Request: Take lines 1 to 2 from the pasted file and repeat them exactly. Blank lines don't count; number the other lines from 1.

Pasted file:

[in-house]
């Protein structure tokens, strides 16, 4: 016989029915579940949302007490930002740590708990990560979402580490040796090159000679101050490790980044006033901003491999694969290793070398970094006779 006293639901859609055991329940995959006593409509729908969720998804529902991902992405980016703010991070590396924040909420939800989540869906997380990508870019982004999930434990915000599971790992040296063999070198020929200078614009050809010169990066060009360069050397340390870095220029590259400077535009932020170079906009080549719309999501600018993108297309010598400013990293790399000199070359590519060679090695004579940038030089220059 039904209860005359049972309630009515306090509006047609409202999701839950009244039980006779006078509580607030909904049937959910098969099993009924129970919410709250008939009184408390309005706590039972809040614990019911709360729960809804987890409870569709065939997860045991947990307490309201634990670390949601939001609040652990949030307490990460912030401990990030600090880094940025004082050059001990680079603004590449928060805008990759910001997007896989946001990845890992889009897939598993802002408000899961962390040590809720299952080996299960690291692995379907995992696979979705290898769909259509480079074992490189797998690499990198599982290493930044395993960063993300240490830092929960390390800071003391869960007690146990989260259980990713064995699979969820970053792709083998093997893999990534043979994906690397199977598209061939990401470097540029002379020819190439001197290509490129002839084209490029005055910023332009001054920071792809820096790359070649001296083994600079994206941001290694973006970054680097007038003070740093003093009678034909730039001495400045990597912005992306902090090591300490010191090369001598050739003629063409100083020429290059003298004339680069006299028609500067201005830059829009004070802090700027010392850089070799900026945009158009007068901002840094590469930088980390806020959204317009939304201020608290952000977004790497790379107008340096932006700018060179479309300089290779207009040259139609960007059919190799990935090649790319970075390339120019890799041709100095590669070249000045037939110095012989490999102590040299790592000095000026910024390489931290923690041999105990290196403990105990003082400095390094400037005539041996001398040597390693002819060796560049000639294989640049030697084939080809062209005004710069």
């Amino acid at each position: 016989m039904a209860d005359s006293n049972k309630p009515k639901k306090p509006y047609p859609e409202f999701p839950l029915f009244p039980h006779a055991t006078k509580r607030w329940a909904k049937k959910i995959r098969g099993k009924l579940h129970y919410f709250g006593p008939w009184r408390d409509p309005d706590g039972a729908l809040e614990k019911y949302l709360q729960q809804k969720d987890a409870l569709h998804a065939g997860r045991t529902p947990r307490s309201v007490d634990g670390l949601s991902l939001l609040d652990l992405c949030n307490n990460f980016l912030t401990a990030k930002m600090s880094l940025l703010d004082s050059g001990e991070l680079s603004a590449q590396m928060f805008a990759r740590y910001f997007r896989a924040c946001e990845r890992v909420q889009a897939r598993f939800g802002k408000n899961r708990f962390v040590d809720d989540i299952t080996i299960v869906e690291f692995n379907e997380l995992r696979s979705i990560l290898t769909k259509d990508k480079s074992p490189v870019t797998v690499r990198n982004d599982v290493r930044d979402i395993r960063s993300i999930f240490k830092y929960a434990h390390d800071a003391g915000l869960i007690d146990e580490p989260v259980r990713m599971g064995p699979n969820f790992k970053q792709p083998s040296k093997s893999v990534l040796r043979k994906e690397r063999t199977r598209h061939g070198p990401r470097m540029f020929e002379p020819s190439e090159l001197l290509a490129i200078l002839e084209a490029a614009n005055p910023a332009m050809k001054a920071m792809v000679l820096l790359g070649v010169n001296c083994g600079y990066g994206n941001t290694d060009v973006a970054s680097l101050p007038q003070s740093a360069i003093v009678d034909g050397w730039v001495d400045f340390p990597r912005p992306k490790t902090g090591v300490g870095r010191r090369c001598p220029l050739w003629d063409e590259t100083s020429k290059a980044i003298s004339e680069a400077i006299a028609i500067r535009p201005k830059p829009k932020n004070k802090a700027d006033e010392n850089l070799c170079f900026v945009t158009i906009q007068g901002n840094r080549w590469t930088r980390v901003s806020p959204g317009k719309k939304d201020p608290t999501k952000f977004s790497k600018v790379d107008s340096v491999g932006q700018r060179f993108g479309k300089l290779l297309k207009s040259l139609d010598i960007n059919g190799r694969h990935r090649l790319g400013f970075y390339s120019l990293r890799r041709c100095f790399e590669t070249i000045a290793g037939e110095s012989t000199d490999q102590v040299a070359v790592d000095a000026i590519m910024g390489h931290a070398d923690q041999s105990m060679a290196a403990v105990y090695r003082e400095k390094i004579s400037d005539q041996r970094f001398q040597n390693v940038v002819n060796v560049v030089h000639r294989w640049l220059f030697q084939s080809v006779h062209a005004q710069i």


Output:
[in-house]
């Protein structure tokens, strides 16, 4: 016989029915579940949302007490930002740590708990990560979402580490040796090159000679101050490790980044006033901003491999694969290793070398970094006779 006293639901859609055991329940995959006593409509729908969720998804529902991902992405980016703010991070590396924040909420939800989540869906997380990508870019982004999930434990915000599971790992040296063999070198020929200078614009050809010169990066060009360069050397340390870095220029590259400077535009932020170079906009080549719309999501600018993108297309010598400013990293790399000199070359590519060679090695004579940038030089220059 039904209860005359049972309630009515306090509006047609409202999701839950009244039980006779006078509580607030909904049937959910098969099993009924129970919410709250008939009184408390309005706590039972809040614990019911709360729960809804987890409870569709065939997860045991947990307490309201634990670390949601939001609040652990949030307490990460912030401990990030600090880094940025004082050059001990680079603004590449928060805008990759910001997007896989946001990845890992889009897939598993802002408000899961962390040590809720299952080996299960690291692995379907995992696979979705290898769909259509480079074992490189797998690499990198599982290493930044395993960063993300240490830092929960390390800071003391869960007690146990989260259980990713064995699979969820970053792709083998093997893999990534043979994906690397199977598209061939990401470097540029002379020819190439001197290509490129002839084209490029005055910023332009001054920071792809820096790359070649001296083994600079994206941001290694973006970054680097007038003070740093003093009678034909730039001495400045990597912005992306902090090591300490010191090369001598050739003629063409100083020429290059003298004339680069006299028609500067201005830059829009004070802090700027010392850089070799900026945009158009007068901002840094590469930088980390806020959204317009939304201020608290952000977004790497790379107008340096932006700018060179479309300089290779207009040259139609960007059919190799990935090649790319970075390339120019890799041709100095590669070249000045037939110095012989490999102590040299790592000095000026910024390489931290923690041999105990290196403990105990003082400095390094400037005539041996001398040597390693002819060796560049000639294989640049030697084939080809062209005004710069």